While there are products available to treat heartworm infections, prevention is the best method. For example, Heartgard Chewables can be given monthly to curb any potential for parasite infestations. Ensuring that your pooches are protected from heartworms can go a long way in helping them lead healthy lives.

Sign up for PetPlus today to start saving money on heartworm medication.

do-i-have-a-dog

January 13, 2015
by Sam Bourne
1 Comment

7 Signs You Have a Dog (#1 is Gonna Blow Your Mind!)

do-i-have-a-dogNot sure if you have a dog or not? It can sometimes be tricky to tell. Well, guess no more! Here are the 7 definitive signs that you are, in fact, the proud parent of a canine!

7. For some reason, you know what it feels like to pick up poop

6. Unattended food mysteriously disappears

5. There is dog hair on EVERYTHING

4. Sometimes you’ll hear what sounds like barking downstairs…

3. Chew toys are strewn about your living room

2. You own a large amount of dog food

.

.

.

And the number one sign that you have a dog…

1. There is a dog in your house!!!

“Woooaaahhh! I have a dog?!”

——

If you just found out that you do in fact have a dog, you should definitely check out PetPlus.  With wholesale prices on all your dog care needs, PetPlus is a must have for everyone living with a dog.


“Did somebody say PetPlus?!”

angels-eyes-blog

January 7, 2015
by Sam Bourne
1 Comment

Clear Away Tear Stains With Angels’ Eyes

angels-eyes-blog

Every pet owner can relate to the unsightly tear stains that can mat the fur on their dogs’ and cats’ faces. With the help of Angels’ Eyes for dogs and cats, you can clear away the buildup in a cinch.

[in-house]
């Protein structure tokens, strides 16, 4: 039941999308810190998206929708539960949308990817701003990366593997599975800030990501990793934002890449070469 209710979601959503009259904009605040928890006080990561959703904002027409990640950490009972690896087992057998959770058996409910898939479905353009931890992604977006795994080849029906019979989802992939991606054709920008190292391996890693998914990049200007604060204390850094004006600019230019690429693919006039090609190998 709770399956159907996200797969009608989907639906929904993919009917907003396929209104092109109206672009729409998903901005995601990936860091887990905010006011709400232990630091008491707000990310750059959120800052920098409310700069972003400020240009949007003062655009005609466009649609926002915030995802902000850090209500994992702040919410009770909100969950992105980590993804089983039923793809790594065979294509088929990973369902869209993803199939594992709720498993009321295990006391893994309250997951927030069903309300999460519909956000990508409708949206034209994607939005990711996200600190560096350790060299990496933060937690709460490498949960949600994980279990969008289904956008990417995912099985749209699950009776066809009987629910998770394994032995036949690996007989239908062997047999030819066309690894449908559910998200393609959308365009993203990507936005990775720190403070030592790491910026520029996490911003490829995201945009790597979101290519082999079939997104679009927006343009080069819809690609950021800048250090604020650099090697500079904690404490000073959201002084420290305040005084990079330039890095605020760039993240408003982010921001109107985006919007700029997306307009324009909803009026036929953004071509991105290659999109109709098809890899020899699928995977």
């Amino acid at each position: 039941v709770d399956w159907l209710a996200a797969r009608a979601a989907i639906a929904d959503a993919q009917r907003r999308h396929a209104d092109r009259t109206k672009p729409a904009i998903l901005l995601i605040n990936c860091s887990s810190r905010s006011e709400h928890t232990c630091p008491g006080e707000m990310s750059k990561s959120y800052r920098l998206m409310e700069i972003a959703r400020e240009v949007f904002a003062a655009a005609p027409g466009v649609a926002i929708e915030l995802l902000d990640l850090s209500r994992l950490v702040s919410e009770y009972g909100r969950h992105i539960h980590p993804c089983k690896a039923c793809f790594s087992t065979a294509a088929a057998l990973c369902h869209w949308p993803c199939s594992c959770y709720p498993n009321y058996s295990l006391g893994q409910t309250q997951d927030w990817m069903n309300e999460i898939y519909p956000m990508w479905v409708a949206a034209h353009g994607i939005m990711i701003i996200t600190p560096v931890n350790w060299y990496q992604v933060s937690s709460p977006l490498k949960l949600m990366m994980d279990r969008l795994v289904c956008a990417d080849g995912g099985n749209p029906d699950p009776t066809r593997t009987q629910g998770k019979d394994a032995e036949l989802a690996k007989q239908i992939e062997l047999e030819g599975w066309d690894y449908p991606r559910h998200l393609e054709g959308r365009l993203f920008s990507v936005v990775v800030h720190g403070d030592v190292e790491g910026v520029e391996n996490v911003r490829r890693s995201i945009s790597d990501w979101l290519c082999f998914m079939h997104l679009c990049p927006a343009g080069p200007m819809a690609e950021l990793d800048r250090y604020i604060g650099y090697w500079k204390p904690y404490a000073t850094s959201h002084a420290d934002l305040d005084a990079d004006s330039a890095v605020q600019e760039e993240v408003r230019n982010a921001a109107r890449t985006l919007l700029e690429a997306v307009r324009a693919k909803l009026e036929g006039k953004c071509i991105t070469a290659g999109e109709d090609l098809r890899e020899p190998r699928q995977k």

But what causes these dark streaks to appear and how can pet parents prevent them in the future?

The story behind tear staining
If you’ve ever owned or interacted with a friend’s cat or dog, chances are good you’ve seen these red or brown streaks around or under the eyes. According to Mercola.com, tear staining is usually caused by epiphora, which refers to excessive tear production.

The conditions can be much more apparent in light-colored coats and is prevalent in certain breeds, such as Maltese, Lhasa Apsos and Shih Tzus. Some of the medical causes of tear staining include:

  • Ingrown eyelashes
  • Eye infections
  • Unusually large tear glands
  • Poor diet.

Staining can occur whenever there’s an overflow of tears onto your dog’s face, either as a result of insufficient drainage, excessive production or a combination of both. Cesar’s Way explained that epiphora can be acute or chronic on a case-by-case basis. It’s comparable to getting something in your own eye that causes irritation and watery discharge, like dust or eyelashes.

The red coloring is a result of accumulated porphyrin, a pigment that is found in tears and can cause skin irritation if it’s never wiped away or treated. Some veterinarians may suggest Angels’ Eyes to clear tear staining from your pet’s eyes.

What can owners do?
If you notice tear staining on your cat or dog, your first step should be going to the vet. He or she can examine the eyes to make sure there’s nothing foreign causing the irritation, such as eyelashes growing abnormally and facing the cornea rather than protruding outward. According to Cesar’s Way, the vet may also check for symptoms of conjunctivitis, glaucoma and uveitis, which is an inflammation of the middle layer of the eye.

To improve your pet’s well-being, you should check their diet for any artificial food colorings or additives that might be causing allergic reactions, which could include tear stains. In addition, check your pet’s eyes regularly and remove any foreign matter that could cause irritation.

Pet parents should sign up for a PetPlus membership to gain access to discounted treatments like Angels’ Eyes for dogs and cats to keep their furry friends as healthy as can be.